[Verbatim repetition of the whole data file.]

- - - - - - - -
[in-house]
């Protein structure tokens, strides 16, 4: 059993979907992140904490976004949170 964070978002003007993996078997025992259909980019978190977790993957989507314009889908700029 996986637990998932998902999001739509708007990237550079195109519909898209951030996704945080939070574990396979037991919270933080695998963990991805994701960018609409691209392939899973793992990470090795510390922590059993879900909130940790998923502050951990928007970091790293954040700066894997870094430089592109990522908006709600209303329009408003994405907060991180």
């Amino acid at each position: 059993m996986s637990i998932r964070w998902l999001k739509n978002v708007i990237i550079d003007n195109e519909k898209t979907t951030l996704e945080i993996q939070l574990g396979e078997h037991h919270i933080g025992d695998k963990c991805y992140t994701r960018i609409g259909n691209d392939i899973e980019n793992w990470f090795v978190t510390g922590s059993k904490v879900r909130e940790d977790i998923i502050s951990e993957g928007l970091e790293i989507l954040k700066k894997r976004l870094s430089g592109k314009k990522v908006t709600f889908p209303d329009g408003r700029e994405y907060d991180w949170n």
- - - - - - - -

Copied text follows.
[in-house]
């Protein structure tokens, strides 16, 4: 059993979907992140904490976004949170 964070978002003007993996078997025992259909980019978190977790993957989507314009889908700029 996986637990998932998902999001739509708007990237550079195109519909898209951030996704945080939070574990396979037991919270933080695998963990991805994701960018609409691209392939899973793992990470090795510390922590059993879900909130940790998923502050951990928007970091790293954040700066894997870094430089592109990522908006709600209303329009408003994405907060991180």
């Amino acid at each position: 059993m996986s637990i998932r964070w998902l999001k739509n978002v708007i990237i550079d003007n195109e519909k898209t979907t951030l996704e945080i993996q939070l574990g396979e078997h037991h919270i933080g025992d695998k963990c991805y992140t994701r960018i609409g259909n691209d392939i899973e980019n793992w990470f090795v978190t510390g922590s059993k904490v879900r909130e940790d977790i998923i502050s951990e993957g928007l970091e790293i989507l954040k700066k894997r976004l870094s430089g592109k314009k990522v908006t709600f889908p209303d329009g408003r700029e994405y907060d991180w949170n």